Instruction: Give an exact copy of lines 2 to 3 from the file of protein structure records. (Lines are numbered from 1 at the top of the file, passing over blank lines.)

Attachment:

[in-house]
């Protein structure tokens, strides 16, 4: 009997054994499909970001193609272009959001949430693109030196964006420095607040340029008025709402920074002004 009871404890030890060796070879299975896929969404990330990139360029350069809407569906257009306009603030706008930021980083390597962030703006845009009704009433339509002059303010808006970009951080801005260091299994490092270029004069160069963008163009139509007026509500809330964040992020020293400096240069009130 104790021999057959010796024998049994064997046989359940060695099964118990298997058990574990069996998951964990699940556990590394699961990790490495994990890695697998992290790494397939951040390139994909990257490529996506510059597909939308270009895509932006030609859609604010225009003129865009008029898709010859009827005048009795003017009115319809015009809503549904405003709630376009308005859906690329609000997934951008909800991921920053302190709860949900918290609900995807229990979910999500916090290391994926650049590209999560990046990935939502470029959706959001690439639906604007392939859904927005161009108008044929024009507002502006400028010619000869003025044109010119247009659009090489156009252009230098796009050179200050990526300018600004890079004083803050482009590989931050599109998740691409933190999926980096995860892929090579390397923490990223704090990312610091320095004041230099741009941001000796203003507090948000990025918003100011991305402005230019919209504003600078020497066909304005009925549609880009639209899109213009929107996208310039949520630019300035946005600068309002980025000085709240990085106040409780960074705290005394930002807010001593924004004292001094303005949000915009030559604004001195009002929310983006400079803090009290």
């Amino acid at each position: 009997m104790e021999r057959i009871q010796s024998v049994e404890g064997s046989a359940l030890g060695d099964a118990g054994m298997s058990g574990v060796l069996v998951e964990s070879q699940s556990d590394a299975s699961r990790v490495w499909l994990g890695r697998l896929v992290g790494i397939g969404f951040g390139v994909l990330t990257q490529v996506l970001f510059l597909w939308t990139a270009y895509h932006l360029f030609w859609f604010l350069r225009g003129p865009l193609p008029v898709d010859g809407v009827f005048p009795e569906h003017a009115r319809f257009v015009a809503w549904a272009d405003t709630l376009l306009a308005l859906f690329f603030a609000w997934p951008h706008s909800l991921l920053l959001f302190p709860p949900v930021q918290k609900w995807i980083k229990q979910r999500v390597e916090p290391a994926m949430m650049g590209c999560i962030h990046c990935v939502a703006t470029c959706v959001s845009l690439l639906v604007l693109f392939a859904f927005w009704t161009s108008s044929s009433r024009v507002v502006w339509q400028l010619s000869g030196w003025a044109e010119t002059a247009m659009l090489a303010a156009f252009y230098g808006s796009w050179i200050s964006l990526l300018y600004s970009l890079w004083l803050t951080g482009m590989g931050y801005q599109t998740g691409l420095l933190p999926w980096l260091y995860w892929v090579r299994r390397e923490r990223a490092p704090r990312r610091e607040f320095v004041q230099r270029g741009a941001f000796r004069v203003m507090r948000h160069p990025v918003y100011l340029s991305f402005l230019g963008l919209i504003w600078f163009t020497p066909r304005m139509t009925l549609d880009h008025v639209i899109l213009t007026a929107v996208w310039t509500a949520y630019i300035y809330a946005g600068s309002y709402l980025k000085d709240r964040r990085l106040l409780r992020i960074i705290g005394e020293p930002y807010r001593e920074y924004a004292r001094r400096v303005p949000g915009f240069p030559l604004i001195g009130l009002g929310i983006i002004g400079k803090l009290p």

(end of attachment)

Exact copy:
């Protein structure tokens, strides 16, 4: 009997054994499909970001193609272009959001949430693109030196964006420095607040340029008025709402920074002004 009871404890030890060796070879299975896929969404990330990139360029350069809407569906257009306009603030706008930021980083390597962030703006845009009704009433339509002059303010808006970009951080801005260091299994490092270029004069160069963008163009139509007026509500809330964040992020020293400096240069009130 104790021999057959010796024998049994064997046989359940060695099964118990298997058990574990069996998951964990699940556990590394699961990790490495994990890695697998992290790494397939951040390139994909990257490529996506510059597909939308270009895509932006030609859609604010225009003129865009008029898709010859009827005048009795003017009115319809015009809503549904405003709630376009308005859906690329609000997934951008909800991921920053302190709860949900918290609900995807229990979910999500916090290391994926650049590209999560990046990935939502470029959706959001690439639906604007392939859904927005161009108008044929024009507002502006400028010619000869003025044109010119247009659009090489156009252009230098796009050179200050990526300018600004890079004083803050482009590989931050599109998740691409933190999926980096995860892929090579390397923490990223704090990312610091320095004041230099741009941001000796203003507090948000990025918003100011991305402005230019919209504003600078020497066909304005009925549609880009639209899109213009929107996208310039949520630019300035946005600068309002980025000085709240990085106040409780960074705290005394930002807010001593924004004292001094303005949000915009030559604004001195009002929310983006400079803090009290």
């Amino acid at each position: 009997m104790e021999r057959i009871q010796s024998v049994e404890g064997s046989a359940l030890g060695d099964a118990g054994m298997s058990g574990v060796l069996v998951e964990s070879q699940s556990d590394a299975s699961r990790v490495w499909l994990g890695r697998l896929v992290g790494i397939g969404f951040g390139v994909l990330t990257q490529v996506l970001f510059l597909w939308t990139a270009y895509h932006l360029f030609w859609f604010l350069r225009g003129p865009l193609p008029v898709d010859g809407v009827f005048p009795e569906h003017a009115r319809f257009v015009a809503w549904a272009d405003t709630l376009l306009a308005l859906f690329f603030a609000w997934p951008h706008s909800l991921l920053l959001f302190p709860p949900v930021q918290k609900w995807i980083k229990q979910r999500v390597e916090p290391a994926m949430m650049g590209c999560i962030h990046c990935v939502a703006t470029c959706v959001s845009l690439l639906v604007l693109f392939a859904f927005w009704t161009s108008s044929s009433r024009v507002v502006w339509q400028l010619s000869g030196w003025a044109e010119t002059a247009m659009l090489a303010a156009f252009y230098g808006s796009w050179i200050s964006l990526l300018y600004s970009l890079w004083l803050t951080g482009m590989g931050y801005q599109t998740g691409l420095l933190p999926w980096l260091y995860w892929v090579r299994r390397e923490r990223a490092p704090r990312r610091e607040f320095v004041q230099r270029g741009a941001f000796r004069v203003m507090r948000h160069p990025v918003y100011l340029s991305f402005l230019g963008l919209i504003w600078f163009t020497p066909r304005m139509t009925l549609d880009h008025v639209i899109l213009t007026a929107v996208w310039t509500a949520y630019i300035y809330a946005g600068s309002y709402l980025k000085d709240r964040r990085l106040l409780r992020i960074i705290g005394e020293p930002y807010r001593e920074y924004a004292r001094r400096v303005p949000g915009f240069p030559l604004i001195g009130l009002g929310i983006i002004g400079k803090l009290p």